Kiji McCafferty is a Japanese-born, New York-raised artist and graphic designer whose vivid work comes in all shapes and sizes, from intricate illustrations to large-scale painted murals. Before setting out to contribute to the Welling Court Mural Project in Queens with some of graffiti/street art’s most famous and recognizable names, Kiji sat down to describe what the day to day life of a working artist consists of.
AM: What materials do you use aside from your computer? Is there a palpable process to making something digitally for you, like hand sketching, or do you basically go from brain to screen?
KM: It really varies from project to project. I usually make thumbnails and notes in my sketchbook trying to utilize both my analog and digital tool chest as appropriately as possible. The computer does save me a lot of time, but only when smart decisions are made from the start. I always welcome happy accidents.
AM: Where and how do you draw inspiration from for your work? Are you one of those people who systematically writes down ideas in a notebook or keeps a folder on your computer of images you come across and want to consult later?
KM: I am pretty methodical about keeping sketches and compiling longstanding lists of notations. I have stacks of sketchbooks of all sizes. The drawings aren’t always great but the important thing is that it conveys the idea. I think it’s a great exercise to constantly be sketching. It allows you to have a healthy and immediate outlet from your mind’s eye to the real world.
AM: Are there any particular projects you are especially proud of and, conversely, anything you feel like you really flubbed at the beginning of your career that you wish you could do over?
KM: There’s no one project I’m overly proud of. I’m really critical of my own work and always look at a project in hindsight wondering how I could do it better the next time. There’s lots I could have done over, but all of it brought me to where I am now. I just try to keep a forward momentum; it seems like the healthiest means to success.
AM: What are the challenges of working from home for you?
KM: Some people think working from home would be fun. It’s definitely a double-edged sword. On one side, you have the freedom to set your own hours choose your projects and do what you want. On the other, you’re your own boss, accountant, project manager, negotiator and motivator. It’s a balancing act. I commend anyone that does it well. I sometimes miss working in a shared studio environment.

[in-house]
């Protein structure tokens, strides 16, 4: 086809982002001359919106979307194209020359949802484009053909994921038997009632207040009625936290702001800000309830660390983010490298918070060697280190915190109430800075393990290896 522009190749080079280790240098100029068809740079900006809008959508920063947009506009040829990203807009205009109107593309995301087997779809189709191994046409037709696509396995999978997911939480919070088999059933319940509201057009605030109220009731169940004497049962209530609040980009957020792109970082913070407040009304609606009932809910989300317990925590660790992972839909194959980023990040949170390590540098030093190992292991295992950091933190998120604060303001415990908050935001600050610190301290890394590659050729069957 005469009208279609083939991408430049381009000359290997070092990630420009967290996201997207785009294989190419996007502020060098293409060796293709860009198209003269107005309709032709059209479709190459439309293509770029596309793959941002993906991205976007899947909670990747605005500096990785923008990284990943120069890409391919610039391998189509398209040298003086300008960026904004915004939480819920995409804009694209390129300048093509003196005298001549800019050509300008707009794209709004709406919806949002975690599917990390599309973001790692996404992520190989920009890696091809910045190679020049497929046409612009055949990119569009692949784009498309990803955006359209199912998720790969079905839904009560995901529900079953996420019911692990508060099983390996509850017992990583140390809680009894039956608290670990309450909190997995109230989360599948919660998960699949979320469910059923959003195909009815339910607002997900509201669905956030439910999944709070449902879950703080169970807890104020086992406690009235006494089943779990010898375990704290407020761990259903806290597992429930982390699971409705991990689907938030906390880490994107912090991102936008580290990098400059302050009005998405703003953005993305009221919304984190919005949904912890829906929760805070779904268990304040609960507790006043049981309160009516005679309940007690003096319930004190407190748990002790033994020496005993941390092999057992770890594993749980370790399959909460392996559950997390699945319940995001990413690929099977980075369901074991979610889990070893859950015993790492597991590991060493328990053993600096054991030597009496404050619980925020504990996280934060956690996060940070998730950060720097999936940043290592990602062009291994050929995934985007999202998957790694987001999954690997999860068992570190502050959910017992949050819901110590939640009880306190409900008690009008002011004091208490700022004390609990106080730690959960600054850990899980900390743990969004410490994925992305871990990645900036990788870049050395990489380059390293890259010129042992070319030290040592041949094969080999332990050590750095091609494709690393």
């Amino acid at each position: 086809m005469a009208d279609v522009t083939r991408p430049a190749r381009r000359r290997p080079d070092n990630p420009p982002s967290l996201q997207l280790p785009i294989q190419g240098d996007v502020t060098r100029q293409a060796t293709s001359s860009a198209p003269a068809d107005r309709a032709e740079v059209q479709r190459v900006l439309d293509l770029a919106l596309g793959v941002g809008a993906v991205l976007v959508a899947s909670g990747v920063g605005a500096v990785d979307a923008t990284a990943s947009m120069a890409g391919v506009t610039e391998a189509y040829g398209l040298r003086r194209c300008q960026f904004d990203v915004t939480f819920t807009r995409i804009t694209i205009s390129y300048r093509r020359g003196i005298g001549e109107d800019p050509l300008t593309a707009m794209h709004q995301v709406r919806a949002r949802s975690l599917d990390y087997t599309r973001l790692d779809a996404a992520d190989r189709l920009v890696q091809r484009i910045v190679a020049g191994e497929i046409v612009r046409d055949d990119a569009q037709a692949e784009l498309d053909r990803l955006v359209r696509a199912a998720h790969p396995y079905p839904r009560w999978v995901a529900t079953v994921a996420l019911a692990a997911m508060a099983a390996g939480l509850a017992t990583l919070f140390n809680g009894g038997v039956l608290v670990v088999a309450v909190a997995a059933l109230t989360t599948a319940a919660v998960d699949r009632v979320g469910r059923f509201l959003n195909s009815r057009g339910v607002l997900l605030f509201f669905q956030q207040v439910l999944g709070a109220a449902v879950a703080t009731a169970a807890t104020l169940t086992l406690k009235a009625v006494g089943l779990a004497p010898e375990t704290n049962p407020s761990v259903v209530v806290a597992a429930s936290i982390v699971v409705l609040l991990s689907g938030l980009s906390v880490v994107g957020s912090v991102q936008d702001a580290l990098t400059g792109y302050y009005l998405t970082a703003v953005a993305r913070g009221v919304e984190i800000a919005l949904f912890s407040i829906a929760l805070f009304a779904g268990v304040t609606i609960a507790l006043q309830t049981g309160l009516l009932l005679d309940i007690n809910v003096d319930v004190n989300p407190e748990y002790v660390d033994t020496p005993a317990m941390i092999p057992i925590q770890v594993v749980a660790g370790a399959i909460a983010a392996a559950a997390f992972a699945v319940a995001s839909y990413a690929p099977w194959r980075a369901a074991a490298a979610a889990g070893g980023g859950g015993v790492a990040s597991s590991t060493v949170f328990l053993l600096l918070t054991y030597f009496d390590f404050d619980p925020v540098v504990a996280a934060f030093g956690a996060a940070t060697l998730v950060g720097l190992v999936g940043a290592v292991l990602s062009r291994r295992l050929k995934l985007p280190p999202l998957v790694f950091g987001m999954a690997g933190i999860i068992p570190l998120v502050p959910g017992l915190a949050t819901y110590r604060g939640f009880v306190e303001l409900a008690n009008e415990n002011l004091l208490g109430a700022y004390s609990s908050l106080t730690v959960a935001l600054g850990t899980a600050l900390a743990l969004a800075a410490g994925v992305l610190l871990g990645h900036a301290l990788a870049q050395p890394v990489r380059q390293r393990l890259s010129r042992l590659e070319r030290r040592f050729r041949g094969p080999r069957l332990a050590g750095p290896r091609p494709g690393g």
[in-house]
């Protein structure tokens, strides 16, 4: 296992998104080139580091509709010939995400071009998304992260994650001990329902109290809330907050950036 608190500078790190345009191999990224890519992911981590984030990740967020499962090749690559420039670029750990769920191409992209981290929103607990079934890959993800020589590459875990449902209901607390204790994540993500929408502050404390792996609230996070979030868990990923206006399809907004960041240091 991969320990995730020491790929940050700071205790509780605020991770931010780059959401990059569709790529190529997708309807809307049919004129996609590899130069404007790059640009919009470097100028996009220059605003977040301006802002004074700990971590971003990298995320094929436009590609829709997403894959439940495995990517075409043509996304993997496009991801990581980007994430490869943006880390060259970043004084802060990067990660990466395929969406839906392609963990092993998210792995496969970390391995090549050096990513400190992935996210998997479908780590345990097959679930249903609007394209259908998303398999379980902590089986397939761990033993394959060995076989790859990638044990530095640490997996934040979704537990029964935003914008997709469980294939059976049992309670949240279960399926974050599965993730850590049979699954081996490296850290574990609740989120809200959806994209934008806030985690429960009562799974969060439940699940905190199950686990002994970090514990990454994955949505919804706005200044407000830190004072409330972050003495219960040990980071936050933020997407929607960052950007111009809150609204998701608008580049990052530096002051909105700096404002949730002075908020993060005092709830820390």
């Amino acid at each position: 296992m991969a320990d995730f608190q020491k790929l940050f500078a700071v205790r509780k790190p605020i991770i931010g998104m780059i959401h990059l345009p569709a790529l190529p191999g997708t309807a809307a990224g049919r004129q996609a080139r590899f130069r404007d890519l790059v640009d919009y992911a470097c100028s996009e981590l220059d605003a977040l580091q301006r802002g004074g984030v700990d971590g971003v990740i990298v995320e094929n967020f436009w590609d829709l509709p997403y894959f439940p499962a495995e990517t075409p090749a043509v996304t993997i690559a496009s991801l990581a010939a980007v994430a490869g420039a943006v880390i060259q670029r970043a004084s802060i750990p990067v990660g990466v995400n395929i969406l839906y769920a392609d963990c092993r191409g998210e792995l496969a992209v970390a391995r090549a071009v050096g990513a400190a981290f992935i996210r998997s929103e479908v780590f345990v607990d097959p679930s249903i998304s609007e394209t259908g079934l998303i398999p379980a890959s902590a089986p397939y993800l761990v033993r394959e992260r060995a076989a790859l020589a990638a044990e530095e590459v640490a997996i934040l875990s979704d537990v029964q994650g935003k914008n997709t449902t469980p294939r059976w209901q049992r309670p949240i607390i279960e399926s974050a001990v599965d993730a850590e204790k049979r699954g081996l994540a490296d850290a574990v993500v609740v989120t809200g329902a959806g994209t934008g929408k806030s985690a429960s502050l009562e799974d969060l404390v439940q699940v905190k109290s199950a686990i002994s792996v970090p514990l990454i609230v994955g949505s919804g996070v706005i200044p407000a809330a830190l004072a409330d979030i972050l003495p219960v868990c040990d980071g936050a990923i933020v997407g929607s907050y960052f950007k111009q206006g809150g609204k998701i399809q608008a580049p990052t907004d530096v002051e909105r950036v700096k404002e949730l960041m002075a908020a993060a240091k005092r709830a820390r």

AM: Do you find it difficult to balance creating work for a living and creating work for pleasure/yourself and art shows?
KM: I’m not always hired for the same aesthetic. I think that versatility has made me a commercially viable illustrator. On the flip side, jumping back and forth between such vastly different aesthetics and processes can be a bit confusing sometimes. The work I make for a gallery setting usually has a bit more subtext both on a personal level and on a semiotic level. It’s a balancing act, but I think I’ve learned and grown very much by the contrast between the two.
AM: What is a typical day like for you?
KM: It’s pretty straightforward; up and at my computer around 9am with a coffee in hand. The first half of the day is a juggling act of doing revisions on an existing project, working on a current project and email correspondence. I cat nap, but all in all, it’s a labor of love. The best time for drafting and drawing is at night. I feel my hand is steadier and my mind is clearer, so once the sun sets, I usually shift over to the drafting table if I have the time. My day ends anywhere between 1am and 4am. The cycle repeats. I try to only do three days on this schedule before I spend a day or two on a lighter schedule.
AM: Any upcoming projects we should be on the look out for?
KM: There’s a bunch of stuff! A mural project organized by the people of Ad-Hoc in Queens called the Welling Walls. A group show at Yes Gallery in Greenpoint, Brooklyn with a bunch of my good friends. In July, the Electric Windows 2 project in Beacon, New York. Lots of fun stuff!
For more on Kiji check out his online portfolio at mrkiji.com.